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Climate think tank's legality questioned

April 29, 2008|Elizabeth Douglass | Times Staff Writer

California utility regulators overstepped their authority and can't force electricity and natural gas customers to pay for the recently approved $600-million global-warming think tank, according to an opinion issued Monday by the state Legislature's attorneys.

The 14-page opinion was requested by Senate President Pro Tem Don Perata (D-Oakland), who disagreed with the California Public Utilities Commission's decision this month to create the California Institute for Climate Studies using funds from utility ratepayers.

"We have not found either a constitutional or a statutory basis that authorizes the commission to establish the CICS," Legislative Counsel Diane Boyer-Vine wrote in her opinion. "We think that a court would hold that the establishment of the CICS by the commission is outside the commission's general constitutional authority to establish rules for, and to fix the rates of, public utilities."

In a hearing Monday on the PUC's budget, state Sen. Alan Lowenthal (D-Long Beach) expressed frustration over the lack of coordination among state agencies in the fight to slow global warming. He accused the PUC of making the situation worse by creating the climate institute "with no legal authority whatsoever."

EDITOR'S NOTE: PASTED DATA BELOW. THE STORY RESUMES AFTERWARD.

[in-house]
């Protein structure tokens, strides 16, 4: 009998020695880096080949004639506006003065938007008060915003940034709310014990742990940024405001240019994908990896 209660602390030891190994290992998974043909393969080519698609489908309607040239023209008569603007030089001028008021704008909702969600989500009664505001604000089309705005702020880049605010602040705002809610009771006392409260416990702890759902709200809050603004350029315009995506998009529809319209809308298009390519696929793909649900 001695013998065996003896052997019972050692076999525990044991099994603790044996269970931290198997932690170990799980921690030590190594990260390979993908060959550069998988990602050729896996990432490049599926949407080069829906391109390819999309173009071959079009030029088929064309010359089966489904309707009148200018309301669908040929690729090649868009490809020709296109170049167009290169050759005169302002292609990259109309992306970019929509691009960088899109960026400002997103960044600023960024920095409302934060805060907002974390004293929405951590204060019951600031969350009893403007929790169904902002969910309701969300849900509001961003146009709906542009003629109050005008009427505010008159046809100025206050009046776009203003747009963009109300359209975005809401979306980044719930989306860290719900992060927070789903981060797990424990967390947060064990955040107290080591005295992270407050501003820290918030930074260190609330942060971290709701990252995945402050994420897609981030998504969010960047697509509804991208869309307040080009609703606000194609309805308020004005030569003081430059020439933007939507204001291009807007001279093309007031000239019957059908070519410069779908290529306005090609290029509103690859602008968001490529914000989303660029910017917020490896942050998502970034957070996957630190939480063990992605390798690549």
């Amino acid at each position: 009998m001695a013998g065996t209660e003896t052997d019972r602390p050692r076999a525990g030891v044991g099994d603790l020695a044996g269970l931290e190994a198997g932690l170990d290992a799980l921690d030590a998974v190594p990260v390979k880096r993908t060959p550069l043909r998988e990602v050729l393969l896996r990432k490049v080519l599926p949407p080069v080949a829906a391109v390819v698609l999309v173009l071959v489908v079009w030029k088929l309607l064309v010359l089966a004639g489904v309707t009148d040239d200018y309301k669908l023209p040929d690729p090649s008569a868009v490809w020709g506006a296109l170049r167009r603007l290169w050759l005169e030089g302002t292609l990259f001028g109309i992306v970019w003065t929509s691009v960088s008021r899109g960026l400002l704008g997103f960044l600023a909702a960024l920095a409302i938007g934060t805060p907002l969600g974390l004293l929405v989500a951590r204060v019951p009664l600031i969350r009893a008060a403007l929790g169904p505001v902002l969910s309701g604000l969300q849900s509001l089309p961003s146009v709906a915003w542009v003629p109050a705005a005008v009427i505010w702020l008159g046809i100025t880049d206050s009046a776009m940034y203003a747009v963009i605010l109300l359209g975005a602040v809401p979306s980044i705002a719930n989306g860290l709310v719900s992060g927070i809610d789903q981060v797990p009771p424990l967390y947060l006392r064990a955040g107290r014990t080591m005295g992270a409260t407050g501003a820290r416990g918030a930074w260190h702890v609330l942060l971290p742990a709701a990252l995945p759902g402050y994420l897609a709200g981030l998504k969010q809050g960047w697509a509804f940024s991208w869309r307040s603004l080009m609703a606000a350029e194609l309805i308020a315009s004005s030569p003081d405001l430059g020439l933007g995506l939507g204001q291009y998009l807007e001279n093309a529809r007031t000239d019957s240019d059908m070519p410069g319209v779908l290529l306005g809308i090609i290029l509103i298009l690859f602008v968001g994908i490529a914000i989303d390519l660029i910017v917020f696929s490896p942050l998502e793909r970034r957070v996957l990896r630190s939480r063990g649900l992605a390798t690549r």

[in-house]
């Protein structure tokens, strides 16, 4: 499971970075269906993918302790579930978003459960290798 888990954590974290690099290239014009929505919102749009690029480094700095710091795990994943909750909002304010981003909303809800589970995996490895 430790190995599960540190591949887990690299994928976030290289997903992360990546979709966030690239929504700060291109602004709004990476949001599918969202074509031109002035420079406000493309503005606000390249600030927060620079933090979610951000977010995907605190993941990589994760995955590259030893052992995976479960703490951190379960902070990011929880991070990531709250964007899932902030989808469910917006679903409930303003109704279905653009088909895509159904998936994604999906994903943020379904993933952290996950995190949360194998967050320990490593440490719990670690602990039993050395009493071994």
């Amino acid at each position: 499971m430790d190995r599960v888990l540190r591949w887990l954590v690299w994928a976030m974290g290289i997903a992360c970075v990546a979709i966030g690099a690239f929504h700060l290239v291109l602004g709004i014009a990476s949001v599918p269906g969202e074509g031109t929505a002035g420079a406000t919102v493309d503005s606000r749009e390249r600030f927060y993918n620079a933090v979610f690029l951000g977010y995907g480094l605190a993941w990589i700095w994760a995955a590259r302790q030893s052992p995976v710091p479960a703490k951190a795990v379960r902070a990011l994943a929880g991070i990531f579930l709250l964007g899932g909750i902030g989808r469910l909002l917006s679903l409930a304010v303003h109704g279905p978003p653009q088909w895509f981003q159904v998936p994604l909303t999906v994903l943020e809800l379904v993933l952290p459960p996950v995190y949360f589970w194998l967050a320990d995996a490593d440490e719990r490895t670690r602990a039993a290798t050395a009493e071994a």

The institute, approved by the PUC unanimously April 10, would spend $60 million a year for 10 years to accelerate research into ways to quickly cut harmful greenhouse gas emissions. The concept, pushed by PUC President Michael Peevey, enjoyed broad support among the scientific community and won kudos from Gov. Arnold Schwarzenegger.

After hearing about the legal opinion, Peevey suggested that the report reflected the sentiments of Perata and other critics in the Legislature.

"We went through this at length, with our attorneys, and concluded we are on very solid ground," Peevey said of the decision to create the institute. Referring to the legal opinion, he added, "I'm certainly not very concerned about it."

Customers of Southern California Edison, Southern California Gas Co., Pacific Gas & Electric Co., San Diego Gas & Electric Co. and PacifiCorp will foot the bill through a new surcharge on each kilowatt-hour of electricity and therm of natural gas they use.

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elizabeth.douglass@latimes.com

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